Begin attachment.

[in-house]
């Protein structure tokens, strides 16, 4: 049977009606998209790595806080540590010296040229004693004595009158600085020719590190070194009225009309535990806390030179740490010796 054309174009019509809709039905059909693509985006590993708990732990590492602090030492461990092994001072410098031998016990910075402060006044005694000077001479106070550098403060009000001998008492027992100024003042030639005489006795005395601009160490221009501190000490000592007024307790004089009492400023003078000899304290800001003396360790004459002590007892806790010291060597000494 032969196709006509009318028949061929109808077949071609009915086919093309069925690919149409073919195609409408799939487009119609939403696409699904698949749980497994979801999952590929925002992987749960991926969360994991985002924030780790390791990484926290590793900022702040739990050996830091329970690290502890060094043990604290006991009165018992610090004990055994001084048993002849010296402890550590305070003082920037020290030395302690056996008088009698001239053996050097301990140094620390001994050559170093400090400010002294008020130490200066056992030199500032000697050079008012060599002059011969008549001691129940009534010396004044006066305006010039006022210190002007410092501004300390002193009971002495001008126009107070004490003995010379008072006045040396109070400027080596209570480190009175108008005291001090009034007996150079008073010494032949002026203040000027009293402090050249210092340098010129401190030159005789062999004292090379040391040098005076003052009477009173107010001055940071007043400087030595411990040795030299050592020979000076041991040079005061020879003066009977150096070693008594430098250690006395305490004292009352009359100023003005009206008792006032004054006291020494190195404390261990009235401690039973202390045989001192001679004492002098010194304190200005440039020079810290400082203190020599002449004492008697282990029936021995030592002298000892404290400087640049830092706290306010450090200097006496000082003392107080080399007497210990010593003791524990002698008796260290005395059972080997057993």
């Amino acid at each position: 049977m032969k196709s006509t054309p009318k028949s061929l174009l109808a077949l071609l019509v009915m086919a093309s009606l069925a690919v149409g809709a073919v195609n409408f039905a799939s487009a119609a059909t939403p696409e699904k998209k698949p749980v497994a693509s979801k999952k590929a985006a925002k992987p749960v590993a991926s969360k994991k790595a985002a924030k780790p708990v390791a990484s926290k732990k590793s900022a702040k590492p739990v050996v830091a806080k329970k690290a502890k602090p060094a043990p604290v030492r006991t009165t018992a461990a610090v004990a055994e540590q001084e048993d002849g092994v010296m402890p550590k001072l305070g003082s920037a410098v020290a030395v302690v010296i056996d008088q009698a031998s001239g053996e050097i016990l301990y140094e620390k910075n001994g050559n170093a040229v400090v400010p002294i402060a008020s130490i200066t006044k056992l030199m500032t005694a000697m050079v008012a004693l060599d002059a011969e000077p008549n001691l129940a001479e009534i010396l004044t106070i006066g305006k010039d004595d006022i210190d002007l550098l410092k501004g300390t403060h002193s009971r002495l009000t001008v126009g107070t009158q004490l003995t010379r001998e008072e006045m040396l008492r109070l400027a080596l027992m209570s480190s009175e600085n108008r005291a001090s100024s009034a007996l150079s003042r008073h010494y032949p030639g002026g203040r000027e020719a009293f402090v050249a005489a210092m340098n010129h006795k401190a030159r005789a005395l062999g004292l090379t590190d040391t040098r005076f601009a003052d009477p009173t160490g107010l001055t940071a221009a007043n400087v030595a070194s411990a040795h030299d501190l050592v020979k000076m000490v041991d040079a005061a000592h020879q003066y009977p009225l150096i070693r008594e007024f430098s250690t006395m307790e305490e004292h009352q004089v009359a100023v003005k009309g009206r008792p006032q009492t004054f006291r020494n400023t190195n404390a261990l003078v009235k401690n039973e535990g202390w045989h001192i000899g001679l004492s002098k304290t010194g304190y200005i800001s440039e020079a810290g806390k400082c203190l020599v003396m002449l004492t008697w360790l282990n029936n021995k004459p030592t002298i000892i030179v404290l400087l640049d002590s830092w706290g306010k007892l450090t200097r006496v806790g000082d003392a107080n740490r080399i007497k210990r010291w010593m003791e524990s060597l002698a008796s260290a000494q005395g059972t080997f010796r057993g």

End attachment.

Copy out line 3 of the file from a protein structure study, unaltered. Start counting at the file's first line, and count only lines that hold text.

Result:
């Amino acid at each position: 049977m032969k196709s006509t054309p009318k028949s061929l174009l109808a077949l071609l019509v009915m086919a093309s009606l069925a690919v149409g809709a073919v195609n409408f039905a799939s487009a119609a059909t939403p696409e699904k998209k698949p749980v497994a693509s979801k999952k590929a985006a925002k992987p749960v590993a991926s969360k994991k790595a985002a924030k780790p708990v390791a990484s926290k732990k590793s900022a702040k590492p739990v050996v830091a806080k329970k690290a502890k602090p060094a043990p604290v030492r006991t009165t018992a461990a610090v004990a055994e540590q001084e048993d002849g092994v010296m402890p550590k001072l305070g003082s920037a410098v020290a030395v302690v010296i056996d008088q009698a031998s001239g053996e050097i016990l301990y140094e620390k910075n001994g050559n170093a040229v400090v400010p002294i402060a008020s130490i200066t006044k056992l030199m500032t005694a000697m050079v008012a004693l060599d002059a011969e000077p008549n001691l129940a001479e009534i010396l004044t106070i006066g305006k010039d004595d006022i210190d002007l550098l410092k501004g300390t403060h002193s009971r002495l009000t001008v126009g107070t009158q004490l003995t010379r001998e008072e006045m040396l008492r109070l400027a080596l027992m209570s480190s009175e600085n108008r005291a001090s100024s009034a007996l150079s003042r008073h010494y032949p030639g002026g203040r000027e020719a009293f402090v050249a005489a210092m340098n010129h006795k401190a030159r005789a005395l062999g004292l090379t590190d040391t040098r005076f601009a003052d009477p009173t160490g107010l001055t940071a221009a007043n400087v030595a070194s411990a040795h030299d501190l050592v020979k000076m000490v041991d040079a005061a000592h020879q003066y009977p009225l150096i070693r008594e007024f430098s250690t006395m307790e305490e004292h009352q004089v009359a100023v003005k009309g009206r008792p006032q009492t004054f006291r020494n400023t190195n404390a261990l003078v009235k401690n039973e535990g202390w045989h001192i000899g001679l004492s002098k304290t010194g304190y200005i800001s440039e020079a810290g806390k400082c203190l020599v003396m002449l004492t008697w360790l282990n029936n021995k004459p030592t002298i000892i030179v404290l400087l640049d002590s830092w706290g306010k007892l450090t200097r006496v806790g000082d003392a107080n740490r080399i007497k210990r010291w010593m003791e524990s060597l002698a008796s260290a000494q005395g059972t080997f010796r057993g």